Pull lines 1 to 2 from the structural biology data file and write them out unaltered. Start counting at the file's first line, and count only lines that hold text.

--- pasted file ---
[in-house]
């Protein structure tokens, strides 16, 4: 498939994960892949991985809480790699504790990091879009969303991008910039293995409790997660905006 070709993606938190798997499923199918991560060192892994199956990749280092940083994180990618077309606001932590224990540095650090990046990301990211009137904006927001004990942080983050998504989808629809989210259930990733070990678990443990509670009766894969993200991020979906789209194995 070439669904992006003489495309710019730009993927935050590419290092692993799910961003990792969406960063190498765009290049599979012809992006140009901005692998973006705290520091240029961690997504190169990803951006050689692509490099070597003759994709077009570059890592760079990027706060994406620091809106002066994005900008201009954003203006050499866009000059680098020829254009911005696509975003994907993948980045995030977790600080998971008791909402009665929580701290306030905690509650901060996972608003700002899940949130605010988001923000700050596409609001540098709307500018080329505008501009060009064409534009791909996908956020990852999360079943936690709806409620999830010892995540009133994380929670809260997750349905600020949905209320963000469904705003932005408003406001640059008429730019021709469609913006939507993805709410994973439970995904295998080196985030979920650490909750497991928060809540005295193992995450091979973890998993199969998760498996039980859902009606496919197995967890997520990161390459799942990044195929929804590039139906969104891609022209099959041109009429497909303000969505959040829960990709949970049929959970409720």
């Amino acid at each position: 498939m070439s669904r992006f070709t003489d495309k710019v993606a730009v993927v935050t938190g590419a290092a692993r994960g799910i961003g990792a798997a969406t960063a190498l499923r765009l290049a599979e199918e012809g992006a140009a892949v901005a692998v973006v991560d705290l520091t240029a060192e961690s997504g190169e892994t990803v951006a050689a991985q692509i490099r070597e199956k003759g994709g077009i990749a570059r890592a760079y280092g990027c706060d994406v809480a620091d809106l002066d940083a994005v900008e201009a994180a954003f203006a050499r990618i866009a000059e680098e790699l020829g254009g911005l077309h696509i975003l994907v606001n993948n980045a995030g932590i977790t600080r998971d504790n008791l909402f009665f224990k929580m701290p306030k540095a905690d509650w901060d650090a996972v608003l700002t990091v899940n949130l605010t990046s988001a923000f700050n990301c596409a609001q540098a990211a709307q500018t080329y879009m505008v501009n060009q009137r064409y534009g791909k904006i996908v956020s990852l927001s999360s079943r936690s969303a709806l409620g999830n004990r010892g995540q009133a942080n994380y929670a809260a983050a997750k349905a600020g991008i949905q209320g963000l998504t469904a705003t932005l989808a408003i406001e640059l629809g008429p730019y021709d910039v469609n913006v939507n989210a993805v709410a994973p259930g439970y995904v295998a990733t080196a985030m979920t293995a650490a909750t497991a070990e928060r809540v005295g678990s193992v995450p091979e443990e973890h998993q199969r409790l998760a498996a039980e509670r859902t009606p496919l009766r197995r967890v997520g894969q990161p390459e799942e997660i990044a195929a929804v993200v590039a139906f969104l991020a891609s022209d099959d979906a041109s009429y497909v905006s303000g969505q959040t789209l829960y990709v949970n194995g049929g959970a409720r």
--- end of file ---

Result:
[in-house]
């Protein structure tokens, strides 16, 4: 498939994960892949991985809480790699504790990091879009969303991008910039293995409790997660905006 070709993606938190798997499923199918991560060192892994199956990749280092940083994180990618077309606001932590224990540095650090990046990301990211009137904006927001004990942080983050998504989808629809989210259930990733070990678990443990509670009766894969993200991020979906789209194995 070439669904992006003489495309710019730009993927935050590419290092692993799910961003990792969406960063190498765009290049599979012809992006140009901005692998973006705290520091240029961690997504190169990803951006050689692509490099070597003759994709077009570059890592760079990027706060994406620091809106002066994005900008201009954003203006050499866009000059680098020829254009911005696509975003994907993948980045995030977790600080998971008791909402009665929580701290306030905690509650901060996972608003700002899940949130605010988001923000700050596409609001540098709307500018080329505008501009060009064409534009791909996908956020990852999360079943936690709806409620999830010892995540009133994380929670809260997750349905600020949905209320963000469904705003932005408003406001640059008429730019021709469609913006939507993805709410994973439970995904295998080196985030979920650490909750497991928060809540005295193992995450091979973890998993199969998760498996039980859902009606496919197995967890997520990161390459799942990044195929929804590039139906969104891609022209099959041109009429497909303000969505959040829960990709949970049929959970409720």